The religious right’s desperate new messaging strategy speaks to the shifting dynamics around LGBTQ equality at the Texas Legislature.
In hopes of protecting their religious right to discriminate against LGBTQ people, Texas conservatives have turned to a perplexing new message this legislative session: #BanTheBible.
The hashtag, pushed nonstop for the past month by Jonathan Saenz, president of religious-right lobby group Texas Values, refers to a raft of bills filed largely by members of the newly formed Texas House LGBTQ Caucus. In reality, the legislation seeks to update state nondiscrimination laws to cover LGBTQ Texans, streamline the process for transgender people updating their birth certificates and prohibit state-licensed health care providers from performing “conversion therapy” on minors.
In a January call to action, Texas Values acknowledged that none of the bills in question even mentions the Bible, let alone advocates banning it. Until Texas Values commandeered it, #BanTheBible was mostly wielded by an anti-Semitic Twitter troll also fond of “#StopZionism.”
“#BanTheBible doesn’t have to mean confiscating physical Bibles yet,” Saenz explained in an email to supporters last month, “but it does mean something even worse — stripping Texans’ right to practice biblical teachings out of their lives.” (Saenz declined a request for an interview.)
The new LGBTQ caucus, and the religious right’s desperate new messaging strategy, hint at the shifting dynamics around equality at the Texas Capitol. Many called the 2017 Legislature the “session of oppression” because lawmakers proposed a record number of bills aimed at restricting the rights of LGBTQ Texans. Much of the regular session was consumed by legislation policing restroom access for transgender Texans. Unable to get the bill passed, Lieutenant Governor Dan Patrick forced a a special session to keep the issue alive.
The so-called bathroom bill ultimately fizzled thanks to a broad coalition of businesses, faith groups, activists and “mama bears” defending their kids. Then in the midterms, Texans voted in three new openly gay House members, more than doubling the state’s out lawmakers to five — all women, all Democrats. More than a dozen other lawmakers who consider themselves allies joined those members this session to form the Texas Legislature’s first LGBTQ caucus. Austin state Representative Celia Israel, elected in 2014 as one of state’s first-ever out members, said the group’s very existence marks a turning point.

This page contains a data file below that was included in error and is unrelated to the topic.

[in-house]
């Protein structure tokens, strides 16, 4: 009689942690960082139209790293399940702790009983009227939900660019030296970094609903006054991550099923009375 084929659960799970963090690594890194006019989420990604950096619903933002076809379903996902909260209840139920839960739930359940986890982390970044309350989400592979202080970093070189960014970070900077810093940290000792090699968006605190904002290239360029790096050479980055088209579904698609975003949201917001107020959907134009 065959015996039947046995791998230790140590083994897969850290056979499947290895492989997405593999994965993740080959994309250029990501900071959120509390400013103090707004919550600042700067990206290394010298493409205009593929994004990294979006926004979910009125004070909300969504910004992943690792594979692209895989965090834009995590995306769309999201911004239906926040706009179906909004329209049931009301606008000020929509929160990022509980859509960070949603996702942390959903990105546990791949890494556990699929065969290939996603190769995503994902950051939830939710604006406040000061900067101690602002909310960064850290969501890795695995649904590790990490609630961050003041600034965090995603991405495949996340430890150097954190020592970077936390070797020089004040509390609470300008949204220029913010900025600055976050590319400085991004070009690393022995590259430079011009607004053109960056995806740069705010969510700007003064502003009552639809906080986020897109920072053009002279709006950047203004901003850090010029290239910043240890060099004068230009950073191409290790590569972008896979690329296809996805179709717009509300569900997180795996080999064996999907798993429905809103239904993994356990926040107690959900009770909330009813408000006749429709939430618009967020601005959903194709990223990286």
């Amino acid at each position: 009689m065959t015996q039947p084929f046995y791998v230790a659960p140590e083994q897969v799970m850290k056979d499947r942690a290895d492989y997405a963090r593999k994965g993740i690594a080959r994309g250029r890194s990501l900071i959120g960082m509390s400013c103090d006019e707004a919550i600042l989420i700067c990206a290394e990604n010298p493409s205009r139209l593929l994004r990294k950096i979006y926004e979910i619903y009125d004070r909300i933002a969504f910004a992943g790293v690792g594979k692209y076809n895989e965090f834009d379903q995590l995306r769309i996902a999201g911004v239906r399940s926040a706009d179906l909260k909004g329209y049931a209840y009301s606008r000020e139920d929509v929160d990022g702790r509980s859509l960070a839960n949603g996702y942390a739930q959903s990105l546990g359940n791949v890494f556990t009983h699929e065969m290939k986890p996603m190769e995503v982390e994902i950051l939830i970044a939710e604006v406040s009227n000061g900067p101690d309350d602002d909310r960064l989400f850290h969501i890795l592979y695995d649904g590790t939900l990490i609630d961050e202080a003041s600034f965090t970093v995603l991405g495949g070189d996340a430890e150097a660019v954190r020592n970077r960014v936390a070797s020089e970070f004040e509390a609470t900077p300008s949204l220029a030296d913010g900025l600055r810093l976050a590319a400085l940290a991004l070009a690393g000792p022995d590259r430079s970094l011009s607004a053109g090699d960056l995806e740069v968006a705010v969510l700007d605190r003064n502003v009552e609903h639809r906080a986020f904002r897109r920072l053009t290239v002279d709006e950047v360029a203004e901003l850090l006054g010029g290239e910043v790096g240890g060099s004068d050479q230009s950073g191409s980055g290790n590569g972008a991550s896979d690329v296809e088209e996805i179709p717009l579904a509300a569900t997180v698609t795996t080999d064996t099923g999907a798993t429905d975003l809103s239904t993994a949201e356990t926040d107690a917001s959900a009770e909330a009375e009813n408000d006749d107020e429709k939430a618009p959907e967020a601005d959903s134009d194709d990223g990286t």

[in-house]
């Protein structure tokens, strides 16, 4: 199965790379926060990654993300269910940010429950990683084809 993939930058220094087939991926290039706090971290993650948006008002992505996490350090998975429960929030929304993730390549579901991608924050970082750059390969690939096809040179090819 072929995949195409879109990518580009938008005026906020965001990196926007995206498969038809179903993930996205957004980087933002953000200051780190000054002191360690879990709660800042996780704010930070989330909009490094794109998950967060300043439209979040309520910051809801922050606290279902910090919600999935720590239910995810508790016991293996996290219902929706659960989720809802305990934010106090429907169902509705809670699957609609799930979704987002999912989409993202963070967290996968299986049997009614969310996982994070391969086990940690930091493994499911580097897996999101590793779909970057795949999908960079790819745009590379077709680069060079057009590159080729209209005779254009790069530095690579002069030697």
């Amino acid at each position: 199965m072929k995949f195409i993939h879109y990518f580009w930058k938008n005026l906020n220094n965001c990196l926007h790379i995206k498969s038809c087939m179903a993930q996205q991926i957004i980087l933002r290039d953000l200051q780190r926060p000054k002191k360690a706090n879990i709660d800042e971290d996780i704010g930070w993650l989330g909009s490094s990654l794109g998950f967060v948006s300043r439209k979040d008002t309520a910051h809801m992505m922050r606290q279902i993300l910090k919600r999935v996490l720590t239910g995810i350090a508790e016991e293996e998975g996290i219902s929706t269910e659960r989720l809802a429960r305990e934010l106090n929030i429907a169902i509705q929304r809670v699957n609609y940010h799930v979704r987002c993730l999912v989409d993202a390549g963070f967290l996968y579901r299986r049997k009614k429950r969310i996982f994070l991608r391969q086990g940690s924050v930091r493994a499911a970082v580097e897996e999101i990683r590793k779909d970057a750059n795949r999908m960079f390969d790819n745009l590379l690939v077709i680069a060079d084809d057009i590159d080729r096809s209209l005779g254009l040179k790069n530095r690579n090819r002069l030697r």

“There’s a 9-year-old version of myself who may be watching today, and I want that 9-year-old Celia to know that you can do whatever you want to do, and someday you just might go nuts and run for office, and it’s ok to be gay,” Israel said during an early February press conference announcing the caucus’ priorities for the session.
One of those priorities: ensuring Texans can no longer be fired or denied housing because they’re gay. While advocates for LGBTQ equality have played damage control at the GOP-dominated Legislature in recent years, cities and school districts across Texas have been revising local nondiscrimination policies to protect LGBTQ Texans. New polling suggests a majority of Texans support laws prohibiting discrimination against the LGBTQ community for employment, public accommodations and housing.
In early February, the north Dallas suburb of Carrollton became the latest Texas city to add “sexual orientation and gender identity” to its nondiscrimination policies. Texas Values promptly accused the city’s leaders of ushering in a “#BanTheBible ordinance.”
Despite the alarmist message, it looks like some of the religious right’s biggest allies at the statehouse have cooled on the culture wars cause. Despite some in the base hyperventilating about Bible bans, Patrick demurred in January when asked whether bathroom-bill legislation would return this session, telling reporters, “I think it’s been settled, and I think we’ve won.”